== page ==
Well, Torkel Klinberg and colleagues asked that same question in 2002 and the answer is yes.

The researchers looked not only at measures of working memory, such as visuospatial working memory, and measures of general intelligence, such as Raven's progressive matrices, but also things you wouldn't expect: like head bobbing.

The measurement of head movements has been described in previous publications (Teicher et al., 1996). An infrared motion analysis system (OPTAx Systems, Burlington, MA) recorded the movements of a small reflective marker attached to the back of the head of the child. A movement was designed to begin when the marker moved 1.0mm or more from its most recent resting location. The number of movements was recorded during a 15-min period when the child was performing a version of a continuous performance task. In this task subjects were asked to respond to a target and withhold response to nontargets, with no requirement of holding any information in WM. Stimuli were presented every 2.0 s, and 50% of stimuli were target


Why include head-bobbing, you ask? Well, head-bobbing among ADHD students is already subject to medication -- so you can compare the benefits of training with the benefits of drugging:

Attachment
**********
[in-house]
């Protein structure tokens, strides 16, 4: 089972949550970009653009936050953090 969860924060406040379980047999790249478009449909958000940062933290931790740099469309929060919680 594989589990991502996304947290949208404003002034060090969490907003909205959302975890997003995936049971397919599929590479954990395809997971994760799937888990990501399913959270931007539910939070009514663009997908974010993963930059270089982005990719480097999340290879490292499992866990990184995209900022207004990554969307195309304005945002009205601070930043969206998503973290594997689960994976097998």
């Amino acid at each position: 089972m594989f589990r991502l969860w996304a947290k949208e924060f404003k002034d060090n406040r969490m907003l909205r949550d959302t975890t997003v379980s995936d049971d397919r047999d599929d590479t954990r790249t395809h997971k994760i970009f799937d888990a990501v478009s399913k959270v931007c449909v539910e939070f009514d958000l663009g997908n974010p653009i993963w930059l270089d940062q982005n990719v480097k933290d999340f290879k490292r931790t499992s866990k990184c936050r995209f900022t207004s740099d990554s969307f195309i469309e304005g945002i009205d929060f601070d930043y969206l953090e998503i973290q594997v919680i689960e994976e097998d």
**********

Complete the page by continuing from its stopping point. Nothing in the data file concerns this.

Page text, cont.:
The number of head movements was significantly reduced in the treatment group compared to the control group (Table 1, Fig. 1c). Again, this effect was evident in all subjects in the treatment group (Fig. 1c). The number of head movements during retest in the control group was about 6% higher than during the first testing. This is consistent with previous data on test-retest changes after administration of pharmacological placebo, where an increase of about 8% was found on the second testing (Teicher et al., 2000; Teicher, personal communication). The reduction of head movements in the treatment group was 74% (SEM 7). In comparison, a probe dose of methylphenidate (approximately 0.4 mg/kg) reduced the number of head movements by 62% (Teicher et al., 2000).


While the authors warn that more work is needed to see if this really leads to an increase in general intelligence, things look hopeful:

The present study showed that intensive and adaptive, computerized [working memory] WM training gradually increased the amount of information that the subjects could keep in WM (Tables 1 and 3, Figs. 1 and 2). The improved performance occurred over weeks of training, and is in this respect similar to the slow acquisition of a perceptual skill or a motor skill (Karni et al., 1995; Recanzone, Schreiner, & Merzenich, 1993; Tallal et al., 1996). Furthermore, the improvement from training was evident both for a group of children with ADHD (Experiment 1), as well as for adult subjects without ADHD (Experiment 2). This shows that an initial deficit inWMwas not necessary for improvement to occur.


All learners have two board sources of ability: knowledge of what they are doing, and the intelligence to apply it. Both of these can be improved with a positive environment, and both can be weakened by a bad environment.

To the extent that we wish to have a functioning systems administration at home and abroad, we must encourage those institutions that help develop skills and intelligence, and discourage those institutions that diminish them both.

14:43 Posted in Science | Permalink | Comments (0) | Tags: g, working memory

Tuesday, December 04, 2007

Genetic and Environmental Causes of Human Diversity